In this study, there was a trend for the pre-intervention self-assessed efficacy of students in the control group to be higher than that of the smart glasses group for most steps of ETI and CVC procedures (Fig. 2C, D and Supplement 8). However, in the second assessment (post-intervention score, Supplement 8), there was a trend for the changes in scores of self-assessed efficacy in the smart glasses group to be higher than in the control group in most steps of ETI and CVC procedures (Fig. 3A, B and Supplement 9). Instructors’ feedback mentioned the problem of adjusting the display by moving the head to ensure the recorded video was compatible with the student’s point of view. It is possible that in the students’ first practice with smart glasses, they were not familiar with smart glasses, which resulted in lower performance. However, by the second practice session, the benefits of smart glasses could be clearly observed. This problem could be resolved by providing instructions in advance on how to use the smart glasses.
A recent study revealed gender disparities in medical students’ procedural skills, such as ETI and CVC, during clerkship [11]. However, this effect was not seen in either the control or smart glasses group in our study. This may be explained by the fact that smart glasses were used in the simulation environment, rather than in actual clinical practice. Future research may explore the effects of medical students’ gender on the clinical practice of procedural skills using smart glasses.
Limitations/generalizability
The assessment of student performance only included self-assessed efficacy, without objective evaluation by instructors. Previous experience with the procedure or usage of smart glasses should also be considered. In addition, this was a single-center pilot study, and many enrolled participants were 6th-year medical students. More 5th-year medical students should be enrolled to optimize the training workshop for 5th- and 6th-year medical students.
Suggestions
We believe this study can facilitate future training in procedural skills using smart glasses in medical students.
Conclusion
Smart glasses are a suitable simulation tool for training students to perform ETI and CVC procedures, improving self-assessed efficacy and increasing satisfaction with training, especially for procedural steps in a space-limited field. For junior students, training on procedures could be adjusted to reflect their limited clinical exposure. Before practicing skills with smart glasses, instructions on using new technology should precede to improve students’ satisfaction.

Authors’ contributions

Conceptualization, data curation, project administration: YFL, CYW, YHH, YYY, SML. Methodology/formal analysis/validation, funding acquisition: YFL, CYW, YHH, YYY, SML. Writing–original draft, writing–review & editing: YFL, CYW, YHH, YYY, SML.

Conflict of interest

No potential conflict of interest relevant to this article was reported.

Funding

The authors express their gratitude to all trainees and faculties for their input for this article. This reported research was funded by Taipei Veterans General Hospital (Grant number: 111EA-009, V111C-164, V111C-018, V111C-038, VTA111-A-4-3), Ministry of Education (PMN1100719), and Ministry of Science and Technology, Taiwan (Grant number: MOST-110-2634-F-A49-005, MOST-109-2314-B-010-032-MY3 and MOST-110-2511-H-A491-504-MY3).

Data availability

Data files are available from Harvard Dataverse: https://doi.org/10.7910/DVN/SEG7UY

Dataset 1. Raw score data of self-assessment checklist and satisfaction questionnaire for each student.

jeehp-19-25-dataset.xlsx

None.
Supplementary files are available from Harvard Dataverse: https://doi.org/10.7910/DVN/SEG7UY
Supplement 1. Video of smart glasses practice.
Supplement 2. Self-assessment checklist for endotracheal intubation.
jeehp-19-25-suppl2.docx
Supplement 3. Self-assessment checklist for central venous catheterization.
jeehp-19-25-suppl3.docx
Supplement 4. Satisfaction questionnaire.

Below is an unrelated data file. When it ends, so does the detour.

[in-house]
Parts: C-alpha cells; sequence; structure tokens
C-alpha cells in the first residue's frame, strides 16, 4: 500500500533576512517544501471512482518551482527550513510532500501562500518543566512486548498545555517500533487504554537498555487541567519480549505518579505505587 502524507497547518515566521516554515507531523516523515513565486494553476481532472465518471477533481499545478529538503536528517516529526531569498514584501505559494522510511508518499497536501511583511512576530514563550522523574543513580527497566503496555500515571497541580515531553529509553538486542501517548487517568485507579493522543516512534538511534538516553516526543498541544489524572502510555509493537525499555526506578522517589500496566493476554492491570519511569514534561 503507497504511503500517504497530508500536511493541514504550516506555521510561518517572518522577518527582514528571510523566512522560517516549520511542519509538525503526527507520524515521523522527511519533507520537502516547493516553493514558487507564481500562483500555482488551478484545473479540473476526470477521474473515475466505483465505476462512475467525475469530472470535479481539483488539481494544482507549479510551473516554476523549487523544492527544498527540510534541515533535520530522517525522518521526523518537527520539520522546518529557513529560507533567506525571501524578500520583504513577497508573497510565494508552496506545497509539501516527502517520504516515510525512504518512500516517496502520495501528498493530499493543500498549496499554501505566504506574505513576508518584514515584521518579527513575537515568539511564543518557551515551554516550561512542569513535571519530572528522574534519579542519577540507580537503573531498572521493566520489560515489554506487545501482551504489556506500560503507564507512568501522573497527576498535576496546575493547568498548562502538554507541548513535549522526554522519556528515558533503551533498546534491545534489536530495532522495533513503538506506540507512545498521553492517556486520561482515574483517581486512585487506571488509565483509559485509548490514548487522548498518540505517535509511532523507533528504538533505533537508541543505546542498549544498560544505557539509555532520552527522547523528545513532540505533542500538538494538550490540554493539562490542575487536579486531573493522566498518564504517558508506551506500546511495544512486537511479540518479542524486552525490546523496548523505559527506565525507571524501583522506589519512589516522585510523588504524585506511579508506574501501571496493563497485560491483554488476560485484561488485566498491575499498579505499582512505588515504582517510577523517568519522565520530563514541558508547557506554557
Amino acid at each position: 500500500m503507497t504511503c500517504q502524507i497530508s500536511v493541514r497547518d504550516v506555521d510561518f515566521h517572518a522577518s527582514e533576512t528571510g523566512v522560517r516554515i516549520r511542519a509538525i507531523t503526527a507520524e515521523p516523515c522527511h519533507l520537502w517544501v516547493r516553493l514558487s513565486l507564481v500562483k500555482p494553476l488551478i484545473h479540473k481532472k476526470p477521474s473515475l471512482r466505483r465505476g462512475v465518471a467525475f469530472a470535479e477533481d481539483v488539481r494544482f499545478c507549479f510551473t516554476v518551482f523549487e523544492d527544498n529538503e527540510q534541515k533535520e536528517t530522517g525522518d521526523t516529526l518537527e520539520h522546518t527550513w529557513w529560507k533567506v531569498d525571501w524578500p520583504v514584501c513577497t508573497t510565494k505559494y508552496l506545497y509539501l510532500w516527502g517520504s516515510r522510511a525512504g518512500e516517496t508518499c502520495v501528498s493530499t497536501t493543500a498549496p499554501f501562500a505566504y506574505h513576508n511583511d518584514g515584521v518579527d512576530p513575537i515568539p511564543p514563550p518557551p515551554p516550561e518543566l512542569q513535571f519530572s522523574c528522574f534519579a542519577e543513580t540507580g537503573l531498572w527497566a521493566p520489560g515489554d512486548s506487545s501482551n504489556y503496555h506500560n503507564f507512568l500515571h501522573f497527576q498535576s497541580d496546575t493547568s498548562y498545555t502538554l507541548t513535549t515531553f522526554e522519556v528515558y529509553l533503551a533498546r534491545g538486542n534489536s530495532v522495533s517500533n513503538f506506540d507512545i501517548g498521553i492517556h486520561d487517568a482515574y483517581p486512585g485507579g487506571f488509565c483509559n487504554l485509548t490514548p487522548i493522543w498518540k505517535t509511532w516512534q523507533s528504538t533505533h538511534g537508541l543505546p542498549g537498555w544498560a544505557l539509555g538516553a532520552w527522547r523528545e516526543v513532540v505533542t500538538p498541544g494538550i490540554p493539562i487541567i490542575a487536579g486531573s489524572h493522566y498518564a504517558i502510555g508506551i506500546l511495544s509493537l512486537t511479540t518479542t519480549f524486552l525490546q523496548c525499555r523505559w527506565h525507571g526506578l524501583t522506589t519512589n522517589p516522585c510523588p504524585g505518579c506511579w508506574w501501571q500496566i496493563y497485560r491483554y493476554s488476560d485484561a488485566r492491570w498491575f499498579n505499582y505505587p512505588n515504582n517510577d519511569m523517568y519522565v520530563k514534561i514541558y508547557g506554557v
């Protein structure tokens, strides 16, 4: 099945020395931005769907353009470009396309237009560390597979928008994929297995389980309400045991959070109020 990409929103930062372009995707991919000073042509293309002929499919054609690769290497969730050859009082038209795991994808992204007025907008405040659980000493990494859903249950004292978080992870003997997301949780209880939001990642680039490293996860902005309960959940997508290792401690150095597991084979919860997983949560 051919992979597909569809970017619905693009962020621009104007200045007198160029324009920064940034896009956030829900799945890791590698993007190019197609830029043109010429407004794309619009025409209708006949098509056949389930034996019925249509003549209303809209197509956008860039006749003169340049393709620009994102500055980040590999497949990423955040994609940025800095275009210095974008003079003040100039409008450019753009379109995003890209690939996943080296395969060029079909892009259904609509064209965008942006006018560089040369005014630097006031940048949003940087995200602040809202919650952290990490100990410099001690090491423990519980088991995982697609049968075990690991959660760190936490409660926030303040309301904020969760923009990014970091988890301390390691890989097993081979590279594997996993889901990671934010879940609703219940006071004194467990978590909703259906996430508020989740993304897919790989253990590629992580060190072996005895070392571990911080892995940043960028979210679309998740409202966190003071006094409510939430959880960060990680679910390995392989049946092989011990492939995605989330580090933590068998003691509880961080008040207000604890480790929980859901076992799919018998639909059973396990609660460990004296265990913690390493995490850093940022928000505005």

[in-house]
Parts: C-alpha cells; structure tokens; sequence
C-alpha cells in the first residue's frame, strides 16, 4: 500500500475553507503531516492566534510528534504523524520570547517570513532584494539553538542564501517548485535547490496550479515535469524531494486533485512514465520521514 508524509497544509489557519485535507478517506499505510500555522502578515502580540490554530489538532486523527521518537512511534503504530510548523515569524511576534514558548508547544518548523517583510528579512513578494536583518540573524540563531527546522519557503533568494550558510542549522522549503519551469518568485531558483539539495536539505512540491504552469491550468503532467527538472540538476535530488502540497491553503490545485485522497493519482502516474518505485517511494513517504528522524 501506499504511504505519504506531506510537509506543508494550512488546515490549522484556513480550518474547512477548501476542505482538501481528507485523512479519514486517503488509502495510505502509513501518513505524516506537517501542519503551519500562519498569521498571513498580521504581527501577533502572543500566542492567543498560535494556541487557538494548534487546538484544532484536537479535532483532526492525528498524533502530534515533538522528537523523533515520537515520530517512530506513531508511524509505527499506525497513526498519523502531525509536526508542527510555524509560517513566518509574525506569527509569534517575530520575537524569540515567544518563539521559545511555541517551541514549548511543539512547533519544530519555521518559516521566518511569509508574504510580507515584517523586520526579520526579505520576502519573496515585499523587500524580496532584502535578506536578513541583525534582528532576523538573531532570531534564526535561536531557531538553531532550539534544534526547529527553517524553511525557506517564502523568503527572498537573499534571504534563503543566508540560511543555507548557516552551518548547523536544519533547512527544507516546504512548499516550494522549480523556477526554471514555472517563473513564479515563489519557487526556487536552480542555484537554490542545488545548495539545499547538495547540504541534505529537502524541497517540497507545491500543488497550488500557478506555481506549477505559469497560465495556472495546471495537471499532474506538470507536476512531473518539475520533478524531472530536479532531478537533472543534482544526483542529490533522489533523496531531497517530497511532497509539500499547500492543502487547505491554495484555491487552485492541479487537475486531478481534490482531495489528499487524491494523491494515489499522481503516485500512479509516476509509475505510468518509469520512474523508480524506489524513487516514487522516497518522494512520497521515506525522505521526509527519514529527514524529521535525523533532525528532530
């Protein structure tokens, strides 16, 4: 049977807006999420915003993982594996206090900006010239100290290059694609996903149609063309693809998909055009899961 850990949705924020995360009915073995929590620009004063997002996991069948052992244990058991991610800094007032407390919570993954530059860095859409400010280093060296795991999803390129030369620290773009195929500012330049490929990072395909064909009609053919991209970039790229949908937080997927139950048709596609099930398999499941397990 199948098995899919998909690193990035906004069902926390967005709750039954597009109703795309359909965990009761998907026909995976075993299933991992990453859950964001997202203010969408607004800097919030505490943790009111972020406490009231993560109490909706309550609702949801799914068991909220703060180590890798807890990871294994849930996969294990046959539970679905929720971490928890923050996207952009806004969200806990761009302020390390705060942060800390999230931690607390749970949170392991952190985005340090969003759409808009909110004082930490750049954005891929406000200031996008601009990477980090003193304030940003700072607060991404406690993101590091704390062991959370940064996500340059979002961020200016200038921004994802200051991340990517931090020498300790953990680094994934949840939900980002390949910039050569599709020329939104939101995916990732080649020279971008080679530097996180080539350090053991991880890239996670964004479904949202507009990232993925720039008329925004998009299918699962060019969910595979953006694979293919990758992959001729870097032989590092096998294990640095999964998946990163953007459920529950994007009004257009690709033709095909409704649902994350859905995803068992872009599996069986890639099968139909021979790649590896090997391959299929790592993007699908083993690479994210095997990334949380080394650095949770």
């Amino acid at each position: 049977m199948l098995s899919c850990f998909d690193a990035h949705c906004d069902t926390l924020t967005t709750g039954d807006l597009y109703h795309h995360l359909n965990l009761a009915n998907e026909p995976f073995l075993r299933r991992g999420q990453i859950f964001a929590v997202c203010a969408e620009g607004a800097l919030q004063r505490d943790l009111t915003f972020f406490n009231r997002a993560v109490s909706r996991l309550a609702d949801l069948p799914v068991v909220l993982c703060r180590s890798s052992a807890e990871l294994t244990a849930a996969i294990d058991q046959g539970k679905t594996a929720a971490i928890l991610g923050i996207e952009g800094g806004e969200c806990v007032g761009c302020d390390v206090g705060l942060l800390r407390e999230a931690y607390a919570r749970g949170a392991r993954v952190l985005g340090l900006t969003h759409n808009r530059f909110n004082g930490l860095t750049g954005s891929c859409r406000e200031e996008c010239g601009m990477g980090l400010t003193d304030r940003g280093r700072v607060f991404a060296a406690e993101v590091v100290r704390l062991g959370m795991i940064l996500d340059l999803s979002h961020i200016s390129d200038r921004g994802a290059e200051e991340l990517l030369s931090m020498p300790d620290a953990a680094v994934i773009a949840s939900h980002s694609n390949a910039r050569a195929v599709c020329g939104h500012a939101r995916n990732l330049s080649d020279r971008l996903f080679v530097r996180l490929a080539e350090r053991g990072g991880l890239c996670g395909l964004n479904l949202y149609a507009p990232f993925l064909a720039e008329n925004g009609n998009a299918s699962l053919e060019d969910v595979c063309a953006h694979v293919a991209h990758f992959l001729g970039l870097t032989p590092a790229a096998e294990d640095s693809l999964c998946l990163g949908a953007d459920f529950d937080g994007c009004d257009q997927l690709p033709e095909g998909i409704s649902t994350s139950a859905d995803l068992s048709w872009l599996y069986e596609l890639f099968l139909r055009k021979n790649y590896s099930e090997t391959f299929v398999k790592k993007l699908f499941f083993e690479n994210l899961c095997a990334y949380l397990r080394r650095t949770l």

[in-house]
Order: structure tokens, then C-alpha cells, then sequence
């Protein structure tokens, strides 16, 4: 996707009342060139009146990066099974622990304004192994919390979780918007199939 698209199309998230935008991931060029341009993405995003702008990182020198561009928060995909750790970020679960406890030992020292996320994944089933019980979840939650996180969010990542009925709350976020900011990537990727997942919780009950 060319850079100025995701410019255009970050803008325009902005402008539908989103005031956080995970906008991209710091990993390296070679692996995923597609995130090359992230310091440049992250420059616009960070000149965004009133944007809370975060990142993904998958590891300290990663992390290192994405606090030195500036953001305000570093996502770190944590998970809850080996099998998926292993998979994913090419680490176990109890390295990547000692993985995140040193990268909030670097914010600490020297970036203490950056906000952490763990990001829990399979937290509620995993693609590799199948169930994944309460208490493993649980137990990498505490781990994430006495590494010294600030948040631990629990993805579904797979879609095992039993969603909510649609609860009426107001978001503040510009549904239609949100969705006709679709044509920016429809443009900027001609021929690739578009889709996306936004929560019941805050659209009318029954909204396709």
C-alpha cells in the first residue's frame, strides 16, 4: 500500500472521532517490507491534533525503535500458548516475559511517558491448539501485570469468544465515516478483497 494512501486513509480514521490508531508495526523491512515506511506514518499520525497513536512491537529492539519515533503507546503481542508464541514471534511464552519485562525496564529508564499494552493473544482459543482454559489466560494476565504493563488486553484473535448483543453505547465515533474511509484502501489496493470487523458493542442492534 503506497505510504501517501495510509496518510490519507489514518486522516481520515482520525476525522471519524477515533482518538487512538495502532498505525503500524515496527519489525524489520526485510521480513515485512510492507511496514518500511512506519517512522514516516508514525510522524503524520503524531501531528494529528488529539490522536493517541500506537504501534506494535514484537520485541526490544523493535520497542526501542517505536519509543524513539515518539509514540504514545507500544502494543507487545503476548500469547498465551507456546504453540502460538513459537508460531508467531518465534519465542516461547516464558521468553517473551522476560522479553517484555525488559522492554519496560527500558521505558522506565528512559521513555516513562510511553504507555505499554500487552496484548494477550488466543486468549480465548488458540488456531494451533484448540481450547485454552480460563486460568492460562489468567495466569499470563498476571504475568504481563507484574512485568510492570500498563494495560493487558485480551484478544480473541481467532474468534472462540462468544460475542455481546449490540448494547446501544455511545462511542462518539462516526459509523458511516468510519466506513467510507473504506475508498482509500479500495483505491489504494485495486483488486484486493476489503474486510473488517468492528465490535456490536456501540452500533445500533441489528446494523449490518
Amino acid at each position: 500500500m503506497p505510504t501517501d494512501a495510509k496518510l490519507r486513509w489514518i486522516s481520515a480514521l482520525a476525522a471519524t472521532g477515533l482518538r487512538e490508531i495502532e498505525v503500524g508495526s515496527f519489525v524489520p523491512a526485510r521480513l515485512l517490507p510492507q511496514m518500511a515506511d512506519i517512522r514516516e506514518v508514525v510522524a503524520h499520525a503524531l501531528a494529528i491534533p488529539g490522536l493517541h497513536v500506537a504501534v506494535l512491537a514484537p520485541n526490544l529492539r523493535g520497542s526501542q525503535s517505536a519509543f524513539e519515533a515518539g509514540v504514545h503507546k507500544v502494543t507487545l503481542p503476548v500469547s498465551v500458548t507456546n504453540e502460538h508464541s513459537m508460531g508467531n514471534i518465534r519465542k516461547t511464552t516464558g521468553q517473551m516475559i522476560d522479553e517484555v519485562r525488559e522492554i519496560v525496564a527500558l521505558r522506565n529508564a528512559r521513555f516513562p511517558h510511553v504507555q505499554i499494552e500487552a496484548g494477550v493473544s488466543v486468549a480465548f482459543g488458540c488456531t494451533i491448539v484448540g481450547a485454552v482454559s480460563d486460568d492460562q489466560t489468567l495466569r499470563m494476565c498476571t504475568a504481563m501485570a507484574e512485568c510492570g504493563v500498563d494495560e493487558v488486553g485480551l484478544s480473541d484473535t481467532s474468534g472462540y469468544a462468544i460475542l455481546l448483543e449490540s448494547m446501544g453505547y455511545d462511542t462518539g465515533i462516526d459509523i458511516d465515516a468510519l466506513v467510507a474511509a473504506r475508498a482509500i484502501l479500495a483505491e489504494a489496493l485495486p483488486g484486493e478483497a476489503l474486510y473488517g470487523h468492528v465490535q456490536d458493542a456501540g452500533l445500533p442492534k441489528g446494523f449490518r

jeehp-19-25-suppl4.docx
Supplement 5. Content validity of each statement in checklists.
jeehp-19-25-suppl5.docx
Supplement 6. Content validity of each statement in satisfaction questionnaire.
jeehp-19-25-suppl6.docx
Supplement 7. Basal characteristics of medical students.
jeehp-19-25-suppl7.docx
Supplement 8. The distribution of 5th- and 6th-year medical students’ 1st score of self-assessed efficacy.
jeehp-19-25-suppl8.docx
Supplement 9. The distribution of 5th- and 6th-year medical students’ 1st- and 2nd-score of self-assessed efficacy in control and SG groups.
jeehp-19-25-suppl9.docx
Supplement 10. The distribution of 5th- and 6th-year medical students’ improving score of self-assessed efficacy in control and SG groups.
jeehp-19-25-suppl10.docx
Supplement 11. The distribution of 5th- and 6th-year medical students’ satisfaction to the statements listed in the satisfaction questionnaire in control and SG groups.
jeehp-19-25-suppl11.docx
Supplement 12. The distribution of medical students’ satisfaction to the statements listed in the satisfaction questionnaire in control and SG groups of different gender.
jeehp-19-25-suppl12.docx
Supplement 13. Audio recording of the abstract.
jeehp-19-25-abstract-recording.avi
Fig. 1.
Workshop protocol for smart glasses and control groups. Images of the practice in the workshop included the instructor’s demonstration in the smart glasses (SG) group (A), medical students (MS)’ practice in the SG group (B), introductory lecture by the instructor (C), and the instructor’s demonstration in the control group (D). Source: Professor Ying-Ying Yang. The corresponding author, Dr Ying-Ying Yang, is the owner of the photos in Fig. 1.
jeehp-19-25f1.jpg
Fig. 2.
(A–D) The distribution of medical students’ pre-intervention scores of self-assessed efficacy in different groups. SG, smart glasses.
jeehp-19-25f2.jpg
Fig. 3.
(A, B) The distribution of changes in medical students’ scores for self-assessed efficacy in different groups. SG, smart glasses. *P<0.05.
jeehp-19-25f3.jpg
Fig. 4.
(A–D) The distribution of medical students’ satisfaction with the training-related statements in different groups. SG, smart glasses. *P<0.05.
jeehp-19-25f4.jpg
Table 1.
Baseline characteristics of medical students
Characteristic No. of students (%)
P-valuea)
Control group (N=69) Smart glasses group (N=76) Total (N=145)
Gender 0.57
 Male 44 (64) 45 (59) 89
 Female 25 (36) 31 (41) 56
Year 0.96
 5th year 12 (17) 13 (17) 25
 6th year 57 (83) 63 (83) 120

a) P-values were calculated using the Pearson chi-square test.

Figure & Data

References

    Citations

    Citations to this article as recorded by  
    • The use of smart glasses in nursing education: A scoping review
      Charlotte Romare, Lisa Skär
      Nurse Education in Practice.2023; 73: 103824.     CrossRef